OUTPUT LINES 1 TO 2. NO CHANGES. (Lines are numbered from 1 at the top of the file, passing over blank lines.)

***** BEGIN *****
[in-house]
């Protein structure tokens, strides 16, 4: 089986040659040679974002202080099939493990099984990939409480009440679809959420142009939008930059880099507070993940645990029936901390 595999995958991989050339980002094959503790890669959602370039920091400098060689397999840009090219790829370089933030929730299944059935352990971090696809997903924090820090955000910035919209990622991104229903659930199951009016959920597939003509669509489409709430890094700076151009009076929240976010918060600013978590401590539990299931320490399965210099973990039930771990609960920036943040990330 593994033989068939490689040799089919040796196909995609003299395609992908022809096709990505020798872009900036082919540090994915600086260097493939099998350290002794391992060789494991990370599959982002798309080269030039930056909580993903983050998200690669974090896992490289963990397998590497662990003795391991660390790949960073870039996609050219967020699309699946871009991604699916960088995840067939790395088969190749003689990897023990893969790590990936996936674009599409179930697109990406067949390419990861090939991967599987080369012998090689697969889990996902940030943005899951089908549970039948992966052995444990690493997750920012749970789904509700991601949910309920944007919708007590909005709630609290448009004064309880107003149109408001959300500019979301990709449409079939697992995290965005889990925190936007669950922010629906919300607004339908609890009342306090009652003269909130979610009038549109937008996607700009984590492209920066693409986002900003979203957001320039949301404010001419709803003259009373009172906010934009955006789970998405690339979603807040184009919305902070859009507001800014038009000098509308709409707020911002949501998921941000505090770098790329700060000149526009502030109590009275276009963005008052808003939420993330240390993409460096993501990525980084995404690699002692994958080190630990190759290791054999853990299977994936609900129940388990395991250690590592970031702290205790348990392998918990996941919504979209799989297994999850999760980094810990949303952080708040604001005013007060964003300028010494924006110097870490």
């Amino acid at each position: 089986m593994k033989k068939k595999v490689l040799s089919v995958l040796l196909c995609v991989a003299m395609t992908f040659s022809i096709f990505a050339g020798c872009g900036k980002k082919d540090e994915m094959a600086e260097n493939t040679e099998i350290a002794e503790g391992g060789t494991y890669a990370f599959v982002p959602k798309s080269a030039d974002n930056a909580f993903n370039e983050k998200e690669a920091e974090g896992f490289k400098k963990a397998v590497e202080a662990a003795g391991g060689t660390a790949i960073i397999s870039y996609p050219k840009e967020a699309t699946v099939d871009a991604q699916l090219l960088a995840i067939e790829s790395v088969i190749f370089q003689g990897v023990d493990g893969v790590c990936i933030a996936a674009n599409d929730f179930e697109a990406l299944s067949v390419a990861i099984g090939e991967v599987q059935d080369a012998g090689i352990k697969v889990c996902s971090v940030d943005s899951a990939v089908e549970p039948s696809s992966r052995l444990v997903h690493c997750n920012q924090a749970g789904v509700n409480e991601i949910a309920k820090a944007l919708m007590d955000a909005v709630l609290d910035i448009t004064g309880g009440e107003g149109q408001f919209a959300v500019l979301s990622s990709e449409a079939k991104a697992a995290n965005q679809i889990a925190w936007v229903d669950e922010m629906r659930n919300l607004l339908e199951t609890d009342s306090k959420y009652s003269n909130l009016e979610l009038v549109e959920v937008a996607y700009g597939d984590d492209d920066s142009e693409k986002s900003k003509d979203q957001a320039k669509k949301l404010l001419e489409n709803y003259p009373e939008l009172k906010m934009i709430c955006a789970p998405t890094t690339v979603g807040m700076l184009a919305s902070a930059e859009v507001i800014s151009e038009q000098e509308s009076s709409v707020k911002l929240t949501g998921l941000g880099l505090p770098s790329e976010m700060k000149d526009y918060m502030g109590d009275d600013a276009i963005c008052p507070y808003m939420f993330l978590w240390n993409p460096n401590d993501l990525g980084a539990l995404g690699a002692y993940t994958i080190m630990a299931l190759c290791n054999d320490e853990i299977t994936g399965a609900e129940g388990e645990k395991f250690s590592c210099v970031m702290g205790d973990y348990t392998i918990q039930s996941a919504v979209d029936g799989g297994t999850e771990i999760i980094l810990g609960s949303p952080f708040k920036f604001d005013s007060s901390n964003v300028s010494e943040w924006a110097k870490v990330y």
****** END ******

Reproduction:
[in-house]
């Protein structure tokens, strides 16, 4: 089986040659040679974002202080099939493990099984990939409480009440679809959420142009939008930059880099507070993940645990029936901390 595999995958991989050339980002094959503790890669959602370039920091400098060689397999840009090219790829370089933030929730299944059935352990971090696809997903924090820090955000910035919209990622991104229903659930199951009016959920597939003509669509489409709430890094700076151009009076929240976010918060600013978590401590539990299931320490399965210099973990039930771990609960920036943040990330 593994033989068939490689040799089919040796196909995609003299395609992908022809096709990505020798872009900036082919540090994915600086260097493939099998350290002794391992060789494991990370599959982002798309080269030039930056909580993903983050998200690669974090896992490289963990397998590497662990003795391991660390790949960073870039996609050219967020699309699946871009991604699916960088995840067939790395088969190749003689990897023990893969790590990936996936674009599409179930697109990406067949390419990861090939991967599987080369012998090689697969889990996902940030943005899951089908549970039948992966052995444990690493997750920012749970789904509700991601949910309920944007919708007590909005709630609290448009004064309880107003149109408001959300500019979301990709449409079939697992995290965005889990925190936007669950922010629906919300607004339908609890009342306090009652003269909130979610009038549109937008996607700009984590492209920066693409986002900003979203957001320039949301404010001419709803003259009373009172906010934009955006789970998405690339979603807040184009919305902070859009507001800014038009000098509308709409707020911002949501998921941000505090770098790329700060000149526009502030109590009275276009963005008052808003939420993330240390993409460096993501990525980084995404690699002692994958080190630990190759290791054999853990299977994936609900129940388990395991250690590592970031702290205790348990392998918990996941919504979209799989297994999850999760980094810990949303952080708040604001005013007060964003300028010494924006110097870490």